Fri. Mar 31st, 2023

TikTok may face a £27m fine for breaching UK data protection law involving children’s privacy over more than two years to July 2020, the Information Commissioner’s Office has said.

The watchdog has issued TikTok Inc and TikTok Information Technologies UK Limited with a “notice of intent” – a legal document that precedes a potential fine.

The ICO investigation found the company may have processed the data of children aged under 13 without appropriate parental consent, failed to provide proper information to its users in a concise, transparent and easily understood way and processed special category data without legal grounds to do so.

The ICO said its findings are provisional, no conclusion should be drawn that there had been a breach of data protection law or a fine would be imposed, and that it would consider any representations by TikTok before reaching a final conclusion.

Information commissioner John Edwards said: “We all want children to be able to learn and experience the digital world, but with proper data privacy protections. Companies providing digital services have a legal duty to put those protections in place, but our provisional view is that TikTok fell short of meeting that requirement.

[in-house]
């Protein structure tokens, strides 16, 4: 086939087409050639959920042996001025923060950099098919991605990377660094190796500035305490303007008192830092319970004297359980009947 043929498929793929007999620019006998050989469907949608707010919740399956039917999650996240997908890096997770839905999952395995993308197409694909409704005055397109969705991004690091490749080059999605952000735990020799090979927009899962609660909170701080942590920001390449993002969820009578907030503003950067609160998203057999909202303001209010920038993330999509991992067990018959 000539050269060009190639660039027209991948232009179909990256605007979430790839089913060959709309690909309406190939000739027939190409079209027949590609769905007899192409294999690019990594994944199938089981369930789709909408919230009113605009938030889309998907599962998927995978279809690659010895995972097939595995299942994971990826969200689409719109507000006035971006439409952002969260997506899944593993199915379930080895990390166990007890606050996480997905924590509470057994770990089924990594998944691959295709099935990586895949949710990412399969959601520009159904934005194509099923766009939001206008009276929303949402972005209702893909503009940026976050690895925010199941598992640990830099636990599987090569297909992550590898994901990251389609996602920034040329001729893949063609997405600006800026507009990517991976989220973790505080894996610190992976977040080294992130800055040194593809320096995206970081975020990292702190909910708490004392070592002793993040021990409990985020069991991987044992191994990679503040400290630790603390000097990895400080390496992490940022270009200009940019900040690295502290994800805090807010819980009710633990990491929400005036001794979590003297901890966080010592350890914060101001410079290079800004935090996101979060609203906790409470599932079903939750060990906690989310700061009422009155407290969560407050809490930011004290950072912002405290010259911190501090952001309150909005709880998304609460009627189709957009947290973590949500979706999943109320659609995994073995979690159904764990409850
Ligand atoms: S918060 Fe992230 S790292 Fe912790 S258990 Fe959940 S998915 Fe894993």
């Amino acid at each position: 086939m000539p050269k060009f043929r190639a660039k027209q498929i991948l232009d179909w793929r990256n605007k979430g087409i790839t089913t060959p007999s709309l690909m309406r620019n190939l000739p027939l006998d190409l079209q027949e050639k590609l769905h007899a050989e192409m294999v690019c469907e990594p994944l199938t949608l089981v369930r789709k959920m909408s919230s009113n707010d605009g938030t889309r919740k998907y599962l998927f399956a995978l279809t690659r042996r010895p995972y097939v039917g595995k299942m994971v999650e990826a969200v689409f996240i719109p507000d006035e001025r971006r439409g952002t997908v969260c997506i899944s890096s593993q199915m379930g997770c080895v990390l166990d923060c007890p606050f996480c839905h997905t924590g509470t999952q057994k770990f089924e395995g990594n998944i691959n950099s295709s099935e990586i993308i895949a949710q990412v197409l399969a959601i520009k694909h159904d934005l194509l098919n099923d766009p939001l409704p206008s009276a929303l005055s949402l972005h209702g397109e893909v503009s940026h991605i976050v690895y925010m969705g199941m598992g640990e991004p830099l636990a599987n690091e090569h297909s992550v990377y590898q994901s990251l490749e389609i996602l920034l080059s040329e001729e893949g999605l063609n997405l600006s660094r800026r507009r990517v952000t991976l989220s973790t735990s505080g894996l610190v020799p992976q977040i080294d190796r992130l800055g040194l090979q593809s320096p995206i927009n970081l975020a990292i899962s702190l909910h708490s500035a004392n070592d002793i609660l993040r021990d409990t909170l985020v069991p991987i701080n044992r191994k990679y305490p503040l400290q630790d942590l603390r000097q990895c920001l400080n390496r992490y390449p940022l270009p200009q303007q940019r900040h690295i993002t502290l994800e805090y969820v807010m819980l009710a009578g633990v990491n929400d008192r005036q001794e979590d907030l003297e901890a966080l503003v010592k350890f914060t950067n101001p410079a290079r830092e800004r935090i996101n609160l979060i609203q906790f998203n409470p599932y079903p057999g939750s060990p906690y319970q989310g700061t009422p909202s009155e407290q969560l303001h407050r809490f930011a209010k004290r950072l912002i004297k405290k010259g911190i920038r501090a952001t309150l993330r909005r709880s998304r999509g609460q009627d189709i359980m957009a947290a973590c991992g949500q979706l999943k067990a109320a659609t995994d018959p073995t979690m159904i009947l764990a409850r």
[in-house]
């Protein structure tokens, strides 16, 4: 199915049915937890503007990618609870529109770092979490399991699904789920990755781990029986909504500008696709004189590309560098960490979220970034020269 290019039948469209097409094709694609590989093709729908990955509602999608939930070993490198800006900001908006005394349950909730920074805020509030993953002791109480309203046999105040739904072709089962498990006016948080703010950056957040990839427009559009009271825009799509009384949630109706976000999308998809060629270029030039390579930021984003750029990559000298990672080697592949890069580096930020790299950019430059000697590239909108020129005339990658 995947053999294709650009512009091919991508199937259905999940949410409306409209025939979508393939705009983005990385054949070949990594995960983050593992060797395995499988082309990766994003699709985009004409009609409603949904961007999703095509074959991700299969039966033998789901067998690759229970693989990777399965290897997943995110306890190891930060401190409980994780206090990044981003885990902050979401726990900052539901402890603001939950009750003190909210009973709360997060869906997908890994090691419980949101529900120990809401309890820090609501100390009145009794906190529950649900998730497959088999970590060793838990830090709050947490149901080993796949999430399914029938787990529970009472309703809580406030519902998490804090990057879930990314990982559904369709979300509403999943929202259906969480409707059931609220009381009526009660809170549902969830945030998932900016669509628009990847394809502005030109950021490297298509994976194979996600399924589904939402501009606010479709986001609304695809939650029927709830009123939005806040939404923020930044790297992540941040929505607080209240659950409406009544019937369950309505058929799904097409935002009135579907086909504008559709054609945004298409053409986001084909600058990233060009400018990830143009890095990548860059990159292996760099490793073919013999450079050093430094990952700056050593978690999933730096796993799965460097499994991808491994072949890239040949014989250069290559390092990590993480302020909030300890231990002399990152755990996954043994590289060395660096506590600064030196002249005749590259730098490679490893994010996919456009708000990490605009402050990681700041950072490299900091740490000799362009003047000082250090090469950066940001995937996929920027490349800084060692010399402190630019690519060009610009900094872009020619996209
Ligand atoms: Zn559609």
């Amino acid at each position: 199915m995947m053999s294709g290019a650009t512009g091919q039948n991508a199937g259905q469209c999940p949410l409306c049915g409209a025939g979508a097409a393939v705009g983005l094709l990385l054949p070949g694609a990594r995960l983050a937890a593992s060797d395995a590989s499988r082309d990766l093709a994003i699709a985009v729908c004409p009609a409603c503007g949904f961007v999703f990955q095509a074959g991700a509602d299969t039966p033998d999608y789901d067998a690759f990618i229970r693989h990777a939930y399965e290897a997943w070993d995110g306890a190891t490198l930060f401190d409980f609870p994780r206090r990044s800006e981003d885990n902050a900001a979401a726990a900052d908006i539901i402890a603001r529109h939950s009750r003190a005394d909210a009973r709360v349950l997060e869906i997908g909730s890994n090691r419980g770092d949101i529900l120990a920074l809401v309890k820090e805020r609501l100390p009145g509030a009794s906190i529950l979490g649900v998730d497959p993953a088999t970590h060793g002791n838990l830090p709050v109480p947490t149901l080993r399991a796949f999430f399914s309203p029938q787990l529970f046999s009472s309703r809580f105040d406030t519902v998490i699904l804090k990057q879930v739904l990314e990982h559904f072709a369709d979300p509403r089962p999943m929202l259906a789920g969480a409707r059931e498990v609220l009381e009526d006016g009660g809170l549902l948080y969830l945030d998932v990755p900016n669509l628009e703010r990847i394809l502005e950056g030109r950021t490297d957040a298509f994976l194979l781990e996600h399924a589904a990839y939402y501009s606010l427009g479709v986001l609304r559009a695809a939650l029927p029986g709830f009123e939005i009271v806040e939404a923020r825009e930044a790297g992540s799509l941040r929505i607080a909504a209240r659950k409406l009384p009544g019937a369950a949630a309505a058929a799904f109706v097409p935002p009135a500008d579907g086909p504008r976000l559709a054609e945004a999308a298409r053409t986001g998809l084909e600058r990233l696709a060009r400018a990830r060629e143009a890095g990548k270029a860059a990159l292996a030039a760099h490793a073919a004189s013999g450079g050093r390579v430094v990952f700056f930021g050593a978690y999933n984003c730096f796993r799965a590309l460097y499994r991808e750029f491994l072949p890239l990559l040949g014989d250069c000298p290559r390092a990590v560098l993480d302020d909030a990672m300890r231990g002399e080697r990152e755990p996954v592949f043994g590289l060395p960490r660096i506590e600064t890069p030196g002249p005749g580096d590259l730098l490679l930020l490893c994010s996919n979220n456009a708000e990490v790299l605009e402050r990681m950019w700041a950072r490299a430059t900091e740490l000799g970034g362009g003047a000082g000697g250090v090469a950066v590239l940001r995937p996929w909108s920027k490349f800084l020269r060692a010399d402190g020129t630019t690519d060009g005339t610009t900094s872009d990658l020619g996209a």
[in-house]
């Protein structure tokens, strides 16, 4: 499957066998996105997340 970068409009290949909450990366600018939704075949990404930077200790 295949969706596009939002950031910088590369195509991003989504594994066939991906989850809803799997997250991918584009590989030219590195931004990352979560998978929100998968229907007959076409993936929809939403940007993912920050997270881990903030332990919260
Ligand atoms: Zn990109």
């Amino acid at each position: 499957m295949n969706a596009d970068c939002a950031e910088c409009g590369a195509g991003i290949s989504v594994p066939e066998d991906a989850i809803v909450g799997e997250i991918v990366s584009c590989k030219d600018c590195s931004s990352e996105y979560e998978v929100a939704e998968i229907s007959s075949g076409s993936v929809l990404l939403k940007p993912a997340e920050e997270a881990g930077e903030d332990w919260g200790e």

“I’ve been clear that our work to better protect children online involves working with organisations but will also involve enforcement action where necessary.

“In addition to this, we are currently looking into how over 50 different online services are conforming with the children’s code and have six ongoing investigations looking into companies providing digital services who haven’t, in our initial view, taken their responsibilities around child safety seriously enough.”

Companies that breach UK data regulations can be fined up to £17.5m or 4 per cent of the company’s annual global turnover. The ICO suggested that TikTok’s fine could be up to £27.5m.

TikTok said in a statement that it disagreed with the initial views but that it would be awaiting the final decision.

“This Notice of Intent, covering the period May 2018–July 2020, is provisional and as the ICO itself has stated, no final conclusions can be drawn at this time,” a spokesperson said.

“While we respect the ICO’s role in safeguarding privacy in the UK, we disagree with the preliminary views expressed and intend to formally respond to the ICO in due course.” 

Additional reporting by PA

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